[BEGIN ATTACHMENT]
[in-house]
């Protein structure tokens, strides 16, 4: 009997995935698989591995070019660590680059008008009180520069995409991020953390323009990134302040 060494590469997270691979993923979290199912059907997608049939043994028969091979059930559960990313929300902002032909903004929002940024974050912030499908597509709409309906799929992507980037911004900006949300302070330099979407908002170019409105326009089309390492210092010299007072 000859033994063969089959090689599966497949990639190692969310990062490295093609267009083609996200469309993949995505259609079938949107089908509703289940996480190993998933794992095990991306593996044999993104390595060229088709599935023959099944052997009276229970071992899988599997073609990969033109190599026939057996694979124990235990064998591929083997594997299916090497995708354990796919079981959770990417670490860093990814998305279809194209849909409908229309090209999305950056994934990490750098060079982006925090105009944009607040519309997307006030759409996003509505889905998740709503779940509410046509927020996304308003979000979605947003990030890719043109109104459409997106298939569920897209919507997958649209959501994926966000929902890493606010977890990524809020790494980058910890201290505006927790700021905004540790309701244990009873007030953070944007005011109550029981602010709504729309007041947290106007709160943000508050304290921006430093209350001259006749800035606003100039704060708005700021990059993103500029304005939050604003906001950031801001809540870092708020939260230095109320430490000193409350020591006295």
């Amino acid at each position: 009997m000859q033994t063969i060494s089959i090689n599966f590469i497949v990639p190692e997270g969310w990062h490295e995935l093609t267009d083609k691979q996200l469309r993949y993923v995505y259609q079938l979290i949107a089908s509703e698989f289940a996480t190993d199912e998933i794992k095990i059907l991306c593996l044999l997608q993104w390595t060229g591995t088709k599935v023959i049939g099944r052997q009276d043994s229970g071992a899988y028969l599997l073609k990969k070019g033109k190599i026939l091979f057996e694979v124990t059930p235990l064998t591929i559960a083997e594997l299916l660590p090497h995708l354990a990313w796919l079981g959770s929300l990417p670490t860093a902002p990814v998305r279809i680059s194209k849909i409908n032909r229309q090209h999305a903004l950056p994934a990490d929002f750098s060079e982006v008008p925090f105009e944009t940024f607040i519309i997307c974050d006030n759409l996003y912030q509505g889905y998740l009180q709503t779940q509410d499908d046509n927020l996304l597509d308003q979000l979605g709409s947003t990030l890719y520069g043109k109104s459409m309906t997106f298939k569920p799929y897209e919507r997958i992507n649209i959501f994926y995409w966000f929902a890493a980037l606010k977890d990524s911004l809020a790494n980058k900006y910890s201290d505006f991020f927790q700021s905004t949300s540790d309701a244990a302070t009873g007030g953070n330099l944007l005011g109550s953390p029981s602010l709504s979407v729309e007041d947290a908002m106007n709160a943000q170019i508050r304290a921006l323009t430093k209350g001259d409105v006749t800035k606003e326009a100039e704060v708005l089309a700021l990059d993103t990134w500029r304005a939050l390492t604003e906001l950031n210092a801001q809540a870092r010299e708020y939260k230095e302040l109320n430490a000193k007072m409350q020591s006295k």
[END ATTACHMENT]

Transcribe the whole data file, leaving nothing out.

[in-house]
């Protein structure tokens, strides 16, 4: 009997995935698989591995070019660590680059008008009180520069995409991020953390323009990134302040 060494590469997270691979993923979290199912059907997608049939043994028969091979059930559960990313929300902002032909903004929002940024974050912030499908597509709409309906799929992507980037911004900006949300302070330099979407908002170019409105326009089309390492210092010299007072 000859033994063969089959090689599966497949990639190692969310990062490295093609267009083609996200469309993949995505259609079938949107089908509703289940996480190993998933794992095990991306593996044999993104390595060229088709599935023959099944052997009276229970071992899988599997073609990969033109190599026939057996694979124990235990064998591929083997594997299916090497995708354990796919079981959770990417670490860093990814998305279809194209849909409908229309090209999305950056994934990490750098060079982006925090105009944009607040519309997307006030759409996003509505889905998740709503779940509410046509927020996304308003979000979605947003990030890719043109109104459409997106298939569920897209919507997958649209959501994926966000929902890493606010977890990524809020790494980058910890201290505006927790700021905004540790309701244990009873007030953070944007005011109550029981602010709504729309007041947290106007709160943000508050304290921006430093209350001259006749800035606003100039704060708005700021990059993103500029304005939050604003906001950031801001809540870092708020939260230095109320430490000193409350020591006295």
């Amino acid at each position: 009997m000859q033994t063969i060494s089959i090689n599966f590469i497949v990639p190692e997270g969310w990062h490295e995935l093609t267009d083609k691979q996200l469309r993949y993923v995505y259609q079938l979290i949107a089908s509703e698989f289940a996480t190993d199912e998933i794992k095990i059907l991306c593996l044999l997608q993104w390595t060229g591995t088709k599935v023959i049939g099944r052997q009276d043994s229970g071992a899988y028969l599997l073609k990969k070019g033109k190599i026939l091979f057996e694979v124990t059930p235990l064998t591929i559960a083997e594997l299916l660590p090497h995708l354990a990313w796919l079981g959770s929300l990417p670490t860093a902002p990814v998305r279809i680059s194209k849909i409908n032909r229309q090209h999305a903004l950056p994934a990490d929002f750098s060079e982006v008008p925090f105009e944009t940024f607040i519309i997307c974050d006030n759409l996003y912030q509505g889905y998740l009180q709503t779940q509410d499908d046509n927020l996304l597509d308003q979000l979605g709409s947003t990030l890719y520069g043109k109104s459409m309906t997106f298939k569920p799929y897209e919507r997958i992507n649209i959501f994926y995409w966000f929902a890493a980037l606010k977890d990524s911004l809020a790494n980058k900006y910890s201290d505006f991020f927790q700021s905004t949300s540790d309701a244990a302070t009873g007030g953070n330099l944007l005011g109550s953390p029981s602010l709504s979407v729309e007041d947290a908002m106007n709160a943000q170019i508050r304290a921006l323009t430093k209350g001259d409105v006749t800035k606003e326009a100039e704060v708005l089309a700021l990059d993103t990134w500029r304005a939050l390492t604003e906001l950031n210092a801001q809540a870092r010299e708020y939260k230095e302040l109320n430490a000193k007072m409350q020591s006295k």